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Software helping protect students

By TRAVIS WEIK - tweik@thecouriertimes.com

Keeping kids safe is about more than making a better building. Sometimes, it’s about listening and paying attention to warning signs.

New Castle schools are using technology and in-person counseling to help find students who might be in danger of hurting themselves or someone else.

New Castle Superintendent Dr. Matt Shoemaker recently updated his school board about the district’s cyber monitoring program and partnership with a local mental health provider.

For the past year, the New Castle technology department has used the cyber-monitoring tool Bark for all elementary student accounts and Gaggle for all middle and high school accounts.

According to the company’s website, Bark for Schools was developed as a response to the tragic Parkland shooting, as a way to help schools protect students at no cost to them or their communities.

Bark for Schools monitor Gmail and Google Classroom accounts “for signs of cyberbullying, suicidal ideation, sexual predators, school shootings, and more.”

Shoemaker explained the Bark system sends an alert to the tech department if a New Castle student is threatening to harm themself or harm somebody else.

“They’ll key in on code words of cyberbullying and forward them to us so we can address it,” Shoemaker said.

Starting next school year, the school devices of all New Castle students will be monitored by Gaggle K-12.

“It’s a little bit more sensitive and it has a human filtering component,” Shoemaker said.

Technology Director Dustin Chew said Gaggle has been credited with saving a few hundred lives across the country.

“A lot of schools use it just for this. It’s about our children’s safety,” Chew said.

Shoemaker told the New Castle school board the monitoring services seem to be working, even if parents don’t realize the safety net is there.

He acknowledged some people might consider the cyber-monitoring to George Orwell’s “Big Brother.”

“It’s ‘Big Brother’ to protect our kids,” Shoemaker said.  “I’ve gotten a call at 9 or 10 at night on a Friday (saying) ‘Hey, we’ve got a kid that’s threatening suicide.’”

Along with new technology, the city’s schools are bringing more people into buildings to help students in crisis.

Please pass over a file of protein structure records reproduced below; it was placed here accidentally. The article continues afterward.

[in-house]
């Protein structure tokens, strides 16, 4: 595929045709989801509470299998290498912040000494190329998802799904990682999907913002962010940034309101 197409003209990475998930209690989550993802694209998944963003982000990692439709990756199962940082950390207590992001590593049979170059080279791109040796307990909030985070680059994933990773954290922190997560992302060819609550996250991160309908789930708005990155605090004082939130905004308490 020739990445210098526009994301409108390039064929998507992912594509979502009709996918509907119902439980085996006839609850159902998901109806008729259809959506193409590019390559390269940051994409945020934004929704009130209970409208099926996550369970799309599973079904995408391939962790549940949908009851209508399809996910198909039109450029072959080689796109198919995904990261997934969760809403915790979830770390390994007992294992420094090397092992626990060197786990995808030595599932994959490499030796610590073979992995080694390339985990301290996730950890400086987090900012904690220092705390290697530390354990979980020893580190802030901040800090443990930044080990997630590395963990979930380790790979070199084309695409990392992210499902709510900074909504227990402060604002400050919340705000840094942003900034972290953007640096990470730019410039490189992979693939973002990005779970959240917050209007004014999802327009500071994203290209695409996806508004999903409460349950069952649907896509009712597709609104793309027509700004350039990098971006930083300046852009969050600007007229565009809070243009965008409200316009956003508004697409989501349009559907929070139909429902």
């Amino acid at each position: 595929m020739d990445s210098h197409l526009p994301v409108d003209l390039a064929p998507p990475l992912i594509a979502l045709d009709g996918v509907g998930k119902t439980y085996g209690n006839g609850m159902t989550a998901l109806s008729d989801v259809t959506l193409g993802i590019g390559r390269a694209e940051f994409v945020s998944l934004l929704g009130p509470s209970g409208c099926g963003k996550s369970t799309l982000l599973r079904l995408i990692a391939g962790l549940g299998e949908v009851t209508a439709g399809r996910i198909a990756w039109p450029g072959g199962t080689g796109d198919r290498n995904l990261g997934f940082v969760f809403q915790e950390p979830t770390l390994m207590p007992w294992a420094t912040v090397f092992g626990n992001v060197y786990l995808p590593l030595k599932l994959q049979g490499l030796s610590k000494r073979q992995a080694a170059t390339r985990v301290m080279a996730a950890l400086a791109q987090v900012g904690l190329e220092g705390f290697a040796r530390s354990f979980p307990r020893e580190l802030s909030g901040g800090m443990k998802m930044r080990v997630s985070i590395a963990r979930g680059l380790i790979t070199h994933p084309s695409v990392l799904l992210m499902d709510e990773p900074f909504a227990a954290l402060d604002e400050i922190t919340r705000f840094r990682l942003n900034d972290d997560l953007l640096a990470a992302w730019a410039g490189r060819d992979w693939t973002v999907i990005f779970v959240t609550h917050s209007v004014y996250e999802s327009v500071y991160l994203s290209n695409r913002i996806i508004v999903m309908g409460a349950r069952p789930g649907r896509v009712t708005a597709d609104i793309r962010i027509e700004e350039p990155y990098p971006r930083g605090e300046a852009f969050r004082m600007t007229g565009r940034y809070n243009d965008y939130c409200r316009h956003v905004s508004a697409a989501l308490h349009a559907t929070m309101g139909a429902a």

“We’re committed to our counselors,” Shoemaker said.

New Castle Community School Corporation recently partnered with mental health provider Centerstone.

“Next year, we’ll have a social worker in every school, which is phenomenal,” Shoemaker said.

He thanked NCCSC Director of Curriculum Sherri Bergum for her work over the past two years to make sure New Castle schools are addressing mental health issues by promoting the role of school counselors and on-site social workers.

Bergum has said in the past that New Castle teachers go above and beyond to help their students, but the counselors are especially trained to help students with the mental health and traumatic life issues they bring to school today.

“A lot of safety comes from the social-emotional health of these children,” Bergum said.

New Castle Community School Corporation also plans to implement the Social-Emotional Learning (SEL) Newsela curriculum for kindergarten through sixth grade students.

According to Newsela, an education technology company, this curriculum is designed to support academic achievement by promoting responsible decision-making, building and maintaining personal relationships, effective communication, managing stress and setting goals.

“Research points out that acquiring these skills does not detract from academic performance,” Newsela said. “It enhances it, creating classroom success today and career success tomorrow.”

New Castle administrators are also working to bring more suicide-prevention training to staff members.

Some non-certified NCCSC employees already took initiative by completing suicide-prevention training during eLearning days earlier this year.

Indiana law requires every public school corporation to have one staff member trained as a safety specialist.

“We actually have eight,” Shoemaker told his board. “And we plan to have more trained.”

Visit www.nccsc.k12.in.us/new-castle-school-corporation-safety-security-initiatives-april-2019 to see a full report of the steps NCCSC has taken and plans to take in order to keep New Castle students safe.